Celsius (more precisely, a degree Celsius), sometimes called centigrade, is a
0 degrees (°) Celsius is the
Since 1948, this unit has been called Celsius. Centigrade was the name of the unit before the change. Centi meaning 1/100, and grade being a scale.
In 1742, Anders Celsius (1701–1744) made a “reversed” version of the modern Celsius temperature scale. In this scale, zero was the boiling point of water and 100 was the melting point of ice. In his paper Observations of two persistent degrees on a thermometer, he wrote about his experiments. He showed that the melting point of ice was basically unaffected by air pressure. Ice would turn into water at the same temperature, whether it was at sea level or on a mountain. This was not the case for the boiling point of water. It would boil easier with less pressure (on a mountain). He decided that zero on his temperature scale (water’s boiling point) would be set at the standard
In 1744, the year Anders Celsius died, the famous Swedish botanist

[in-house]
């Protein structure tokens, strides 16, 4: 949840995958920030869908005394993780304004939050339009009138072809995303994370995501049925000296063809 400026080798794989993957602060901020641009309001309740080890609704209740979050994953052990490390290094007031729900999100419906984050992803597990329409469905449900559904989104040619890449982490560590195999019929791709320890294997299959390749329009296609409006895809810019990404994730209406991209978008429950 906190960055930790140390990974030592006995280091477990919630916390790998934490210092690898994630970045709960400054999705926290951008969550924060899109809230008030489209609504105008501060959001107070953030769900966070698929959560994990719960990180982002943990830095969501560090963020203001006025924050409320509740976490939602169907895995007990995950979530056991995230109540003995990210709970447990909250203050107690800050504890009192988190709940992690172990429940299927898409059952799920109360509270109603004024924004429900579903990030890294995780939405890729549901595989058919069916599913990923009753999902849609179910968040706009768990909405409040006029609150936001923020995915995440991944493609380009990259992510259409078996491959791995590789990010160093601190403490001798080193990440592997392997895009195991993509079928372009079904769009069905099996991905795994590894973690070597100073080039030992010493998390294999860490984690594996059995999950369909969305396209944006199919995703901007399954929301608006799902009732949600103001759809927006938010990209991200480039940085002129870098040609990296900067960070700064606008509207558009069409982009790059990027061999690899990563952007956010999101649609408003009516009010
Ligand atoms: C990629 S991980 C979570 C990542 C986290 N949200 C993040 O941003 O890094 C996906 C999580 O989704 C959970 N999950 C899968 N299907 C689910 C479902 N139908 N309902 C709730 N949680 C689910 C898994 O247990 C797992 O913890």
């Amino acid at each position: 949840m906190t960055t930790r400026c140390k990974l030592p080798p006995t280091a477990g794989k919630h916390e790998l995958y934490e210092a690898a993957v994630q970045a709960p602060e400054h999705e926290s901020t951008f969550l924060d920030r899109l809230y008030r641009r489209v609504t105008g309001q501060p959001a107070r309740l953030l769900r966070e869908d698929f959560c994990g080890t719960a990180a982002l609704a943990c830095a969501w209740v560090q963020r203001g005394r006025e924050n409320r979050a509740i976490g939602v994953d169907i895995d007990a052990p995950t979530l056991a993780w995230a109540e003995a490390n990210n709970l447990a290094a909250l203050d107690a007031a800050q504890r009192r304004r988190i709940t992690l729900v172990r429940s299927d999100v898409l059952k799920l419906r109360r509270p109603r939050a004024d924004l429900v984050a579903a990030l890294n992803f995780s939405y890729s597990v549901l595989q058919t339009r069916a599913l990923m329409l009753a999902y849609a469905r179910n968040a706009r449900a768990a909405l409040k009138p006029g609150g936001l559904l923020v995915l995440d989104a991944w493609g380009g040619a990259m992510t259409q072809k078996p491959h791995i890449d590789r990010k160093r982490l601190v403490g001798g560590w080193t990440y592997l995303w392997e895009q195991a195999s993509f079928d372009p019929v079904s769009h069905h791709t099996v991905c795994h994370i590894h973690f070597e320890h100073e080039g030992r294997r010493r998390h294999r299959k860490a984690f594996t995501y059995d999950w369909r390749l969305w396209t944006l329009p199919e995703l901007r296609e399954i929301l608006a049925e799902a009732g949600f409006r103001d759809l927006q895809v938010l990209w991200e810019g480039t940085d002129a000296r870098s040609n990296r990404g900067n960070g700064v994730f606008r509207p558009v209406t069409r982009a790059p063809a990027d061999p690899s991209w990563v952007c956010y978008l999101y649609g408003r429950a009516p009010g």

The first known document reporting temperatures in this modern “forward” Celsius scale is the paper Hortus Upsaliensis dated 16 December 1745 that Linnaeus wrote to a student of his, Samuel Nauclér. In it, Linnaeus reported the temperatures inside the orangery at the Botanical Garden of Uppsala University:
For the next 204 years, the scientific and thermometry communities worldwide called this scale the “centigrade scale.” Temperatures on the centigrade scale were often reported as “degrees” or “degrees centigrade.” The symbol for temperature values on this scale was °C (in several formats over the years). Because the name “centigrade” was also the Spanish and French language name for a unit of angular measurement (one-hundredth of a right angle) and had a similar meaning in other languages, the term “centesimal degree” was used when very precise, clear language was required for international communication, such as by the
There were three reasons for the decision in 1948 to use the word Celsius:
It would take nearly two decades however, for school textbooks to change from centigrade to Celsius, and many people today still use the old name.